Europe is facing the challenges of implementing the European Court of Justice’s recent decision in the Costeja case, C-131/12 and its “right to be forgotten”.
Following the decision, search engines were submerged by requests for removal (see article) and were left with the difficult task of balancing the public right to information and the private right to privacy.
In order to discuss this delicate balance several initiatives are taking place in Europe.
On one hand search engines, applying the decision to individual cases, are looking for inputs. Google is holding a series of meetings in Europe. Meetings are public and open for registration. More information here. Listen here for example to the recording of the Advisory Council’s meeting held in Rome 9 September 2014.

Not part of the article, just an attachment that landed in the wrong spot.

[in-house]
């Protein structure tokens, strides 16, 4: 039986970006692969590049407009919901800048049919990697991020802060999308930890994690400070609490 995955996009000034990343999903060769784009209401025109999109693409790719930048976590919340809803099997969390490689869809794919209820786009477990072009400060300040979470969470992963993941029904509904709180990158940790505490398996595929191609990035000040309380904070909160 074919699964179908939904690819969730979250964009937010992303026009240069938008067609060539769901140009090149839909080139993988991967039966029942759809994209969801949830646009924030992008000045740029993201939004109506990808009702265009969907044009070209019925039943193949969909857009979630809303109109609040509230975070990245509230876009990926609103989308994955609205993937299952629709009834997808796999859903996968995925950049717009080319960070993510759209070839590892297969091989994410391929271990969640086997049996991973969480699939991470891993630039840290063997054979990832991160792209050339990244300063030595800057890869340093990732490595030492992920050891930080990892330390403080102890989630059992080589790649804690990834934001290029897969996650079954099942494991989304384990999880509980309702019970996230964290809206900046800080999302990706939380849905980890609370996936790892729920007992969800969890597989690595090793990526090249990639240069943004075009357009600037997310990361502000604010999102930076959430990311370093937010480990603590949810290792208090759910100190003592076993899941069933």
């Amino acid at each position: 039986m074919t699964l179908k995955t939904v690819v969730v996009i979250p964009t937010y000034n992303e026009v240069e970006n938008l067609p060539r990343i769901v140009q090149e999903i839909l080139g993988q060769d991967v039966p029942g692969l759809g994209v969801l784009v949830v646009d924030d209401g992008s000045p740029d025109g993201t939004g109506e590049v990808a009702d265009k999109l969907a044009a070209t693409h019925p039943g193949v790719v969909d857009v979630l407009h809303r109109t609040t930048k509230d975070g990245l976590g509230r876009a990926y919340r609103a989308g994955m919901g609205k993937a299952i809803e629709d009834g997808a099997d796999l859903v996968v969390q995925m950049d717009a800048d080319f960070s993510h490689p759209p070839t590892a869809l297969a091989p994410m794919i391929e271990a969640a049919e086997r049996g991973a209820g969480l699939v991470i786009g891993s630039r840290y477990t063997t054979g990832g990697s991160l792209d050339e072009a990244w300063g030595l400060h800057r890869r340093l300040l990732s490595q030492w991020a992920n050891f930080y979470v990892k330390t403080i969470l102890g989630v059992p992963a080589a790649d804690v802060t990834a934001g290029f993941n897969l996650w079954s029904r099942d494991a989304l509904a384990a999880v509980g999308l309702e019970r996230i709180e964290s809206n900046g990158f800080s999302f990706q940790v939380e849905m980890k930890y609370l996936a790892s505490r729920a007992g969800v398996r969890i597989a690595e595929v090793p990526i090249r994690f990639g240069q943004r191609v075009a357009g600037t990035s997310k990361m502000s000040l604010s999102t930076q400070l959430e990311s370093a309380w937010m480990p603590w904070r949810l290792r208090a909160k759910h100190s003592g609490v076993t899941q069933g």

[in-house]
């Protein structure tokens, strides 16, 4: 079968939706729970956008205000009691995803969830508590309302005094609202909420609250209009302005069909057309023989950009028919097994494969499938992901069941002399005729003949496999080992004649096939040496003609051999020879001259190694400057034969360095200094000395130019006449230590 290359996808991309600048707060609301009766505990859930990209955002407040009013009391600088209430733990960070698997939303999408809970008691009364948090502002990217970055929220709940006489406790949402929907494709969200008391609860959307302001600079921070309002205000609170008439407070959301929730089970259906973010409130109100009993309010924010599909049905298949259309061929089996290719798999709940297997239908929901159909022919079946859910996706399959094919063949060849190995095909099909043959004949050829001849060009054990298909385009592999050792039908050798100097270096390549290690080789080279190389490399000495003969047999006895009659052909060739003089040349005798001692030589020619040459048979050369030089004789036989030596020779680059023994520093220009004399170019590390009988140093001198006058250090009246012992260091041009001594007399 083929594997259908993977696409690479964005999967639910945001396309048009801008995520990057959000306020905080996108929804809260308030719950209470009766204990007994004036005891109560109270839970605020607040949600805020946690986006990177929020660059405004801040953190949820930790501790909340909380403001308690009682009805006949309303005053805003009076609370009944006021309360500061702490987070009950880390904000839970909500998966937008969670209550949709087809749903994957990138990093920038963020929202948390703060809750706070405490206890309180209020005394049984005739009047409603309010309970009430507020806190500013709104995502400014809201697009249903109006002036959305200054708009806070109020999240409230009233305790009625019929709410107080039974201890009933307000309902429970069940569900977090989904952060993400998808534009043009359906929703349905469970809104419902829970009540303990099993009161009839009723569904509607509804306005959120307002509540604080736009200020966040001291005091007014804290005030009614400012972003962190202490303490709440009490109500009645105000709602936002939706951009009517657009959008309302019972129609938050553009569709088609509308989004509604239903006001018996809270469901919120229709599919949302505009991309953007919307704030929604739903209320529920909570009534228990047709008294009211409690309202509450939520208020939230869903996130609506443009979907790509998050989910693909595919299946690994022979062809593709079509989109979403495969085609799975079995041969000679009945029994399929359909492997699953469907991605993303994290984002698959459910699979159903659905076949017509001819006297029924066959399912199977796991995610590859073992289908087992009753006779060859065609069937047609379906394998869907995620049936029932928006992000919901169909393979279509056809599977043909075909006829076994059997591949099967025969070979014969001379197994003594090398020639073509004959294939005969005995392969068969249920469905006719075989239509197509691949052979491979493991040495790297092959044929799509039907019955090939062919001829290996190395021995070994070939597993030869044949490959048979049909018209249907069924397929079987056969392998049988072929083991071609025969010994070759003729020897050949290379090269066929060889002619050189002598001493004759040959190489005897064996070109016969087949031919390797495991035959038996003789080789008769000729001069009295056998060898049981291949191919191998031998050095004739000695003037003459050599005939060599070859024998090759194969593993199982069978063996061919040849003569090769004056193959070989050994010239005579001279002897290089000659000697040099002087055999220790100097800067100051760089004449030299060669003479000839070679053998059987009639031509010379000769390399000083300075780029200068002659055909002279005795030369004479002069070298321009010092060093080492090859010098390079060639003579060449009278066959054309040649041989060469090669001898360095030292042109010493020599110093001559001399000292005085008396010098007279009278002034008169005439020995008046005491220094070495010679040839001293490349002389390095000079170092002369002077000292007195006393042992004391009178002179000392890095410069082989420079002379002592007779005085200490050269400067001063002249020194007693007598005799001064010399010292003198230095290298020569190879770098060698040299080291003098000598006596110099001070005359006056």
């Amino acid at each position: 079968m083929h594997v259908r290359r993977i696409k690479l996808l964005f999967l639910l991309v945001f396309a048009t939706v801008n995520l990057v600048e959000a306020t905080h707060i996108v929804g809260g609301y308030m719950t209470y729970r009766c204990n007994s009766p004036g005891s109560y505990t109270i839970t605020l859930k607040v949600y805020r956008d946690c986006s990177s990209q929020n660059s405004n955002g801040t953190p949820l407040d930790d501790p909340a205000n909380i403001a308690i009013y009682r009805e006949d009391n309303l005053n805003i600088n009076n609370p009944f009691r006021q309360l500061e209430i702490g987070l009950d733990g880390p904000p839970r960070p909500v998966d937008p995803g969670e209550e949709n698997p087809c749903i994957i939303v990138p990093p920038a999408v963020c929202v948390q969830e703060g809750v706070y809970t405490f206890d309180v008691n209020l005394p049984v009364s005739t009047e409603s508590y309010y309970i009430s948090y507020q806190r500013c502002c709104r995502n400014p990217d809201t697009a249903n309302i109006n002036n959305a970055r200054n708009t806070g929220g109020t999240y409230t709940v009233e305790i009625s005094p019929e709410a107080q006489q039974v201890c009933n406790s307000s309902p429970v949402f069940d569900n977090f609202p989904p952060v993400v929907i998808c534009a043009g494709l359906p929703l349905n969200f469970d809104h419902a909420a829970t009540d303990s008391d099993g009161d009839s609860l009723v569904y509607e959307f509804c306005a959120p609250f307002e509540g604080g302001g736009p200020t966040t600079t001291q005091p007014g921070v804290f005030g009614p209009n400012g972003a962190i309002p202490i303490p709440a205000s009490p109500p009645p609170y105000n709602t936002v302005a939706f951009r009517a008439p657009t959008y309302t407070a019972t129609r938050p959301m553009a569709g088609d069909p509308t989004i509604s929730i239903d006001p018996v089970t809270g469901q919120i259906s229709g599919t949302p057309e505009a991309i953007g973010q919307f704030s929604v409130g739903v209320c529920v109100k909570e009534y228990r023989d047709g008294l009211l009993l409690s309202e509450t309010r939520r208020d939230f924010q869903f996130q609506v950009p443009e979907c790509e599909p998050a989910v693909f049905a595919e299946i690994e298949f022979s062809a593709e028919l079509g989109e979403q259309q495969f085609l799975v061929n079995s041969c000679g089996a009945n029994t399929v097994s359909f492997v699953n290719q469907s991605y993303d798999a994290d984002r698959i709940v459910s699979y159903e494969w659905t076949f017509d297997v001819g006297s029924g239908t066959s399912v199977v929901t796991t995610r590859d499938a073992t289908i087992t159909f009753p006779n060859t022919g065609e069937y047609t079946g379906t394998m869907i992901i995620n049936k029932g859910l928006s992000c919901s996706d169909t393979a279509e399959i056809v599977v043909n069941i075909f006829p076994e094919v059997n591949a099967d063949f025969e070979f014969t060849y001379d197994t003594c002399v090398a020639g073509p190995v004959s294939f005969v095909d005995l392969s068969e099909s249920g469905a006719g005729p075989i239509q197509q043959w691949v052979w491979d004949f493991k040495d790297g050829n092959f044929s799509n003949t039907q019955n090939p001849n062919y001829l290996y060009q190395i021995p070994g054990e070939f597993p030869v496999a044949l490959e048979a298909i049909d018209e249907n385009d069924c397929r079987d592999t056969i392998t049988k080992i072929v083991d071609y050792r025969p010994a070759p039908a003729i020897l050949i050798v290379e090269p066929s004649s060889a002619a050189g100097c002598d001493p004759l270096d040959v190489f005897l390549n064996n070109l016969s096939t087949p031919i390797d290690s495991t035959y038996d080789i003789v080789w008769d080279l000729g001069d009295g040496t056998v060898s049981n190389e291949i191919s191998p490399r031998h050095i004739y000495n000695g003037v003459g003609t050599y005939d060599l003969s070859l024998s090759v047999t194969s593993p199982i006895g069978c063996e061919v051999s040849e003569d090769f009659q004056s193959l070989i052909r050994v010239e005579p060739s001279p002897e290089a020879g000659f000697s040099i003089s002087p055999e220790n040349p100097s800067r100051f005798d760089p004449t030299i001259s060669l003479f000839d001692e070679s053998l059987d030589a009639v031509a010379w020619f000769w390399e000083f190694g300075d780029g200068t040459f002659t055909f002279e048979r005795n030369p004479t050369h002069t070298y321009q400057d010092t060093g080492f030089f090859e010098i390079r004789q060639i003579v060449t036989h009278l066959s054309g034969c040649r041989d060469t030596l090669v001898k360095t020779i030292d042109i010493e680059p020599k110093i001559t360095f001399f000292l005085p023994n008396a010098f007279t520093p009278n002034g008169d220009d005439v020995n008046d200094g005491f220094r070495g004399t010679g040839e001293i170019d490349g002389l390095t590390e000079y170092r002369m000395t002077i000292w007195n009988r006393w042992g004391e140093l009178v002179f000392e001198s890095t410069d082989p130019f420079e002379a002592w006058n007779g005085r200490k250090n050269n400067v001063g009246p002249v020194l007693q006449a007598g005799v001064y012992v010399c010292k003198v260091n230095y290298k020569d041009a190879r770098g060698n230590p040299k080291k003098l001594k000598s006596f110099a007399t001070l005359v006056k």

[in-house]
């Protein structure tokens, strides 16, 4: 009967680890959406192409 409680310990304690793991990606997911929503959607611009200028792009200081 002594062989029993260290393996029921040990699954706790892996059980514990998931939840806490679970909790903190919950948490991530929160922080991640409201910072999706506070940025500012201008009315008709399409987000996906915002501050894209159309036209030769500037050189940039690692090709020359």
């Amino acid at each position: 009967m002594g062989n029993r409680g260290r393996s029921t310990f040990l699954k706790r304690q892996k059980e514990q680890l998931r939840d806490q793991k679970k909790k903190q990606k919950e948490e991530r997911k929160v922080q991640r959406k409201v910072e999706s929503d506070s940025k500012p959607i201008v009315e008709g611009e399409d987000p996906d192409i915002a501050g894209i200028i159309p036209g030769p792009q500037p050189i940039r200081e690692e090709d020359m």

On the other end, Article 29 Working Party is working on guidelines for appeals from people whose requests to remove information from search results under their name have been turned down by search engines.
The European data protection authorities agreed on a common ‘tool-box’ to ensure a coordinated approach to the handling of complaints resulting from search engines’ refusals to “de-list” complainants from their results. There will be a network of dedicated contact persons to develop common case-handling criteria to deal with complaints by the data protection authorities). The network will provide the authorities with: (i) a common record of decisions taken on complaints and; (ii) a dashboard to help identify similar cases as well as new or more difficult cases.
Article 29WP Press Release is available at http://ec.europa.eu…